Why the Claas Relotius case proves Der Spiegel’s greatness
Claas Relotius is a prize-winning journalist, described by all colleagues as incredibly charming as well as amazingly talented. On December 3rd he won, yet again, Germany’s Journalist of the Year award.
By Monday December 17th, just a fortnight later, Relotius had to kiss goodbye to his career. His employer had to fire him having found him out. After a lengthy internal investigation, a number of investigative pieces for Der Spiegel turned out to be “fake”, as Ullrich Fichtner, the editor-in-chief of the Hamburg weekly, bluntly put it.
But what an awkward position to be in: to discover that one of your best writers is a serial forger, making up parts of interviews, people who never existed, not to mention distorting images of places. And for this to happen at the internationally renowned magazine, which rightly prides itself on its top-notch, on-field reporting (wherever the story is, right across the globe), all scrupulously verified through rigorous self-imposed mechanisms, is doubly amazing. Gobsmacking. A serious slap in the face – even the mighty Der Spiegel can fall.
With over 700,000 copies sold every week, Der Spiegel has the means to carry out journalism with a capital J. So, you’d think that fact-checking would be spot on. Something slipped through the net, and as every fisherman knows nets need regular mending. Or constant upkeep, at the very least. Maybe Relotius’ mental calibre and ability to deliver made everyone sit back when it came to checking and cross-checking his work.
Or maybe rigorous fact-checking is nigh on impossible when you are chasing the very best stories across terra firma, air and sea. Is the whole thing too ambitious? It shouldn’t be. Also: the more prizes a journalist wins, the more trusted he or she becomes. They stand out as walking trademarks. Rubber-stamped geniuses. Verifications are less likely to be felt necessary; and now perhaps a big lesson has been learned.
But here is my main point. Some politicians jumped on the slurring band-wagon, grabbing the hullabaloo caused by Relotius to accuse the liberal media of spreading fake news. If Der Spiegel can do it, then everyone else must be guilty too. This is what they’re now saying, and it’s wrong.
Precisely because it was Der Spiegel itself who uncovered the mess and promptly acknowledged that a number of its reportages might rest on untruthful data and made-up statements, this reaction is to be welcomed as an example of what journalism should be about: hard work, honesty and transparency.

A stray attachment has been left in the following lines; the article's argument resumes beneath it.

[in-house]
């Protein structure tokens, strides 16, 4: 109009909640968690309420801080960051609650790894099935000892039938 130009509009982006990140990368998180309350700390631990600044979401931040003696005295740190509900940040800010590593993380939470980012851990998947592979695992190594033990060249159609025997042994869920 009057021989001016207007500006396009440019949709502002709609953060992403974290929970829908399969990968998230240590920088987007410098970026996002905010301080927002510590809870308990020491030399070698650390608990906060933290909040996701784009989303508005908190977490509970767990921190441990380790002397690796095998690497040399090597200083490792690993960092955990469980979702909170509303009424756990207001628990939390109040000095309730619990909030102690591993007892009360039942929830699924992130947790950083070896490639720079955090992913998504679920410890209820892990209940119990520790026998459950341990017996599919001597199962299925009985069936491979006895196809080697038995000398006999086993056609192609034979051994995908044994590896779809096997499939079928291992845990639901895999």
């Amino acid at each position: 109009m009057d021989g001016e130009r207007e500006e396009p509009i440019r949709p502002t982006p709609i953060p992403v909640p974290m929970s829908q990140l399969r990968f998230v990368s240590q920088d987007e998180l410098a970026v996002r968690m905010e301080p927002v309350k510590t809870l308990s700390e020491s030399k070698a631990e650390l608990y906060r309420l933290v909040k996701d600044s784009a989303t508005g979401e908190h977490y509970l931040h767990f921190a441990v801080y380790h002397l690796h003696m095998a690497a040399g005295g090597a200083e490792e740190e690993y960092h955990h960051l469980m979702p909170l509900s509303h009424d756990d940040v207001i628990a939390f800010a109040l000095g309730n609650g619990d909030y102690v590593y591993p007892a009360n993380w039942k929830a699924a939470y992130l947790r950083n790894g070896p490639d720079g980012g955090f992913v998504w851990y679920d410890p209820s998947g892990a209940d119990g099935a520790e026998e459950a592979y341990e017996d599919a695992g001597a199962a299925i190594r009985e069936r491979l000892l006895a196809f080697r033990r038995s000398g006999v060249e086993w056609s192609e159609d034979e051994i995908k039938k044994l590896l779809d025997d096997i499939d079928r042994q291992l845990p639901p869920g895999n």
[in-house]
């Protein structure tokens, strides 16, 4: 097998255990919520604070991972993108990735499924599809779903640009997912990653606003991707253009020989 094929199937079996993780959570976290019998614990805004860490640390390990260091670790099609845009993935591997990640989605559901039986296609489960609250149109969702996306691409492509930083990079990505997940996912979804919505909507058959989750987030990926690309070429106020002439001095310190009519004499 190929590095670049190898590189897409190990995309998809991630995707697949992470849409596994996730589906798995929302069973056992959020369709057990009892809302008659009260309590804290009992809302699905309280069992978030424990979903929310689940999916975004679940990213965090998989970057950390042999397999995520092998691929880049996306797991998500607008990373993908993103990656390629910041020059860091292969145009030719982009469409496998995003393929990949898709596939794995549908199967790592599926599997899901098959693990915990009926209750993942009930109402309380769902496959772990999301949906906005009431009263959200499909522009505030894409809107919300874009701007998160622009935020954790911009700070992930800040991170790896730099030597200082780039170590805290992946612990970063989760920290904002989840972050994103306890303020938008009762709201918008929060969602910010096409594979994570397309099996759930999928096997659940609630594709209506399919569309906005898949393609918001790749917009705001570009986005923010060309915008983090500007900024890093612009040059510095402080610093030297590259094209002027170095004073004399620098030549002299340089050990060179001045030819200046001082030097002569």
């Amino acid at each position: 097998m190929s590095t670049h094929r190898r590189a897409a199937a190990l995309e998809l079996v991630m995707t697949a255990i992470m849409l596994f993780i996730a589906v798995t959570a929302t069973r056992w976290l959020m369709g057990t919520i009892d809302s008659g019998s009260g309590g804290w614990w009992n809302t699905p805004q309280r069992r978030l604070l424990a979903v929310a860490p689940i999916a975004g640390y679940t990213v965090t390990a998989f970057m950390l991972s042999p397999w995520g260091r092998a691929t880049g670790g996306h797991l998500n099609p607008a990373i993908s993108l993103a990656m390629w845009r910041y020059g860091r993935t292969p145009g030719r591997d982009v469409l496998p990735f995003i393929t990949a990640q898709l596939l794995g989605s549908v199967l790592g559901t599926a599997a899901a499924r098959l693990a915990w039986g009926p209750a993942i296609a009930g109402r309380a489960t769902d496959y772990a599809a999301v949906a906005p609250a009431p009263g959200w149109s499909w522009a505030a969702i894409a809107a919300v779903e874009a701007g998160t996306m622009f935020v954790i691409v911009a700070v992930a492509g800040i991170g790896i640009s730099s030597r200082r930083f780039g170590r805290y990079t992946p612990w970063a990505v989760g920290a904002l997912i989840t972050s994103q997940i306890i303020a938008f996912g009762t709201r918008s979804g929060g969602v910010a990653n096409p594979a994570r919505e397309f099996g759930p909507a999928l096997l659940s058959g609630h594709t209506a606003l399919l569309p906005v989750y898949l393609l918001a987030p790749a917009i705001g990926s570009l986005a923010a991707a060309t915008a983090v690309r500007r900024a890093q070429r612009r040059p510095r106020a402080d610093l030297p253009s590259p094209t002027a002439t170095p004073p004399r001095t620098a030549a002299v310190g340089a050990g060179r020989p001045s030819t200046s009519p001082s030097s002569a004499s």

Der Spiegel was careful to carry out an investigation before pointing the finger at Relotius. Having meticulously assessed the circumstances for what they were, it then decided to go public. There’s been no attempt to hide anything.
Journalism is done by people; a few of them perhaps are not up to the job. Perhaps they got in because they knew someone. Perhaps they were good at the beginning and then lost their way. Perhaps their work is suddenly affected by personal problems or family issues; they find themselves short of time and take shortcuts. This can happen to some of them. It’s human.
So, journalism can be fallible at times. But this is no reason to slander an industry that we all need in order to understand the complex world around us. And this industry, by far and large, is working well. Just think of all the outstanding titles that we can read.
Often their online content is free; what an antidote this is against the real fake news volleyed across social media like gun-fire. They keep pounding us in the Facebook battle fields. Der Spiegel offers us a place to hide, rest and meditate; it was and still is – its reaction is testament to this – at the helm of the world’s best publications. (I remember a piece about my hometown some years ago in Der Spiegel: the best thing I’ve ever read about the place. Unconventionally told, but firmly on the ground, all facts right, and precisely because of this, the story went straight to the heart of a local issue. Brilliant. I cut it out. I still have it.)
As per Relotius – he wasn’t the first and won’t be the last to make up stories. Sometimes the pressure to perform can get the better of you. Especially having reached the very top of German journalism. Success can be the strongest of drugs – exceptionally addictive.
Relotius also wrote for the Frankfurter Allgemeine Zeitung, Die Welt, taz, Cicero and several other prominent outlets. He’s only 33, and his amazing career is probably over; but his storytelling talent is real (no sarcasm intended). After some time to reflect, he could try his hand at something else, while we can look forward to the next issue of Der Spiegel.
- Alessio Colonnelli is an Italian freelance translator, writer and commentator on European political and social affairs, and a contributor to publications that include The New Statesman, The Independent, Prospect Magazine, the Huffington Post (UK), Foreign Policy and Politico Europe. His regularly updated blog, Thoughts on Europe, can be found here.
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